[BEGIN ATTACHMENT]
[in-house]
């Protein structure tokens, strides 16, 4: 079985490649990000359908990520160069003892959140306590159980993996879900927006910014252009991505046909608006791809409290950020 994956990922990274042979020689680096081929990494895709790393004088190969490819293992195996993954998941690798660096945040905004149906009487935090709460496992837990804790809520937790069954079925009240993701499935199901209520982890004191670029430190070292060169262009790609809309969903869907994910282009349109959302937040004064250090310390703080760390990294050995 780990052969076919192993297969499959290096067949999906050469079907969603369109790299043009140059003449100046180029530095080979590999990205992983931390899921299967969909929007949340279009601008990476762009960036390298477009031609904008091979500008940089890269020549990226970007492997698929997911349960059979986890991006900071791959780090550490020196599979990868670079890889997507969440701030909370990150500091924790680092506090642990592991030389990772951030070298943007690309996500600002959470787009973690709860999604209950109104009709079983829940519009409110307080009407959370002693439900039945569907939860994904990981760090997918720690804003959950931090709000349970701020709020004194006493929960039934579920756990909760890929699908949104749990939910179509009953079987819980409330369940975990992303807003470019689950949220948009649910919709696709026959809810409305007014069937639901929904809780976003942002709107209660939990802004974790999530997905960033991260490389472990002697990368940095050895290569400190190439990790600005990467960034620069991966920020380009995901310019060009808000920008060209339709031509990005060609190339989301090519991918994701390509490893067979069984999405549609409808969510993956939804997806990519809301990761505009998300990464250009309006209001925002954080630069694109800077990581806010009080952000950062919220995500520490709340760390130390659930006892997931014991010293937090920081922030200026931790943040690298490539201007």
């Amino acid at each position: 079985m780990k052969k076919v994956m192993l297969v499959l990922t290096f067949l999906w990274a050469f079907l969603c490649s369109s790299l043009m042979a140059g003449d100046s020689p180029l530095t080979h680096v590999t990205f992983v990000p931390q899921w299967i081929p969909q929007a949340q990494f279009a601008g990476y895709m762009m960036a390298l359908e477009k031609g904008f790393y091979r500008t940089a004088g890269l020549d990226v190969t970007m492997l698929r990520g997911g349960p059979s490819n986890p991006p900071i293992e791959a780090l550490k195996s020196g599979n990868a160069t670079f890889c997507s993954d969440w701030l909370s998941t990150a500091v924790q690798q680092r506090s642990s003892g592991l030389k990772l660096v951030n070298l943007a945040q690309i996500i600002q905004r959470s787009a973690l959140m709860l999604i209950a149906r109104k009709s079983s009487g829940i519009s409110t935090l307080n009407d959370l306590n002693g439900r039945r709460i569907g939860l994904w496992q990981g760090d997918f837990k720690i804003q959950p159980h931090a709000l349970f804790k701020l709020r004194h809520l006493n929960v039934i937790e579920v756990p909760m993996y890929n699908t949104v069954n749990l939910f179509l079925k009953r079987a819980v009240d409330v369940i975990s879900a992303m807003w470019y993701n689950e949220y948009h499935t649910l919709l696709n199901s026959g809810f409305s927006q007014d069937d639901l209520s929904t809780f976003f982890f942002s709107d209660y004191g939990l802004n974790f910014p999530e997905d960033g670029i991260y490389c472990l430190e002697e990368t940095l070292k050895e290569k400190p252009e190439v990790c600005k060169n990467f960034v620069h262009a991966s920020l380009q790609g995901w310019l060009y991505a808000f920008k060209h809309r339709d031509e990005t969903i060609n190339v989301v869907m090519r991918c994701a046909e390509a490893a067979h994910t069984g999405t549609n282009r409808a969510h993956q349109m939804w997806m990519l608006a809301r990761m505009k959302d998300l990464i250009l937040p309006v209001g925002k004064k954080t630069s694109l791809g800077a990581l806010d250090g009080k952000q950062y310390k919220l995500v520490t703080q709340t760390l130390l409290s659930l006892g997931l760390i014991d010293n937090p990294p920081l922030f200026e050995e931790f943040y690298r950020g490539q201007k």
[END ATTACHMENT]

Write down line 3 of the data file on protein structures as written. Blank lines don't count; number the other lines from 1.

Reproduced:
């Amino acid at each position: 079985m780990k052969k076919v994956m192993l297969v499959l990922t290096f067949l999906w990274a050469f079907l969603c490649s369109s790299l043009m042979a140059g003449d100046s020689p180029l530095t080979h680096v590999t990205f992983v990000p931390q899921w299967i081929p969909q929007a949340q990494f279009a601008g990476y895709m762009m960036a390298l359908e477009k031609g904008f790393y091979r500008t940089a004088g890269l020549d990226v190969t970007m492997l698929r990520g997911g349960p059979s490819n986890p991006p900071i293992e791959a780090l550490k195996s020196g599979n990868a160069t670079f890889c997507s993954d969440w701030l909370s998941t990150a500091v924790q690798q680092r506090s642990s003892g592991l030389k990772l660096v951030n070298l943007a945040q690309i996500i600002q905004r959470s787009a973690l959140m709860l999604i209950a149906r109104k009709s079983s009487g829940i519009s409110t935090l307080n009407d959370l306590n002693g439900r039945r709460i569907g939860l994904w496992q990981g760090d997918f837990k720690i804003q959950p159980h931090a709000l349970f804790k701020l709020r004194h809520l006493n929960v039934i937790e579920v756990p909760m993996y890929n699908t949104v069954n749990l939910f179509l079925k009953r079987a819980v009240d409330v369940i975990s879900a992303m807003w470019y993701n689950e949220y948009h499935t649910l919709l696709n199901s026959g809810f409305s927006q007014d069937d639901l209520s929904t809780f976003f982890f942002s709107d209660y004191g939990l802004n974790f910014p999530e997905d960033g670029i991260y490389c472990l430190e002697e990368t940095l070292k050895e290569k400190p252009e190439v990790c600005k060169n990467f960034v620069h262009a991966s920020l380009q790609g995901w310019l060009y991505a808000f920008k060209h809309r339709d031509e990005t969903i060609n190339v989301v869907m090519r991918c994701a046909e390509a490893a067979h994910t069984g999405t549609n282009r409808a969510h993956q349109m939804w997806m990519l608006a809301r990761m505009k959302d998300l990464i250009l937040p309006v209001g925002k004064k954080t630069s694109l791809g800077a990581l806010d250090g009080k952000q950062y310390k919220l995500v520490t703080q709340t760390l130390l409290s659930l006892g997931l760390i014991d010293n937090p990294p920081l922030f200026e050995e931790f943040y690298r950020g490539q201007k």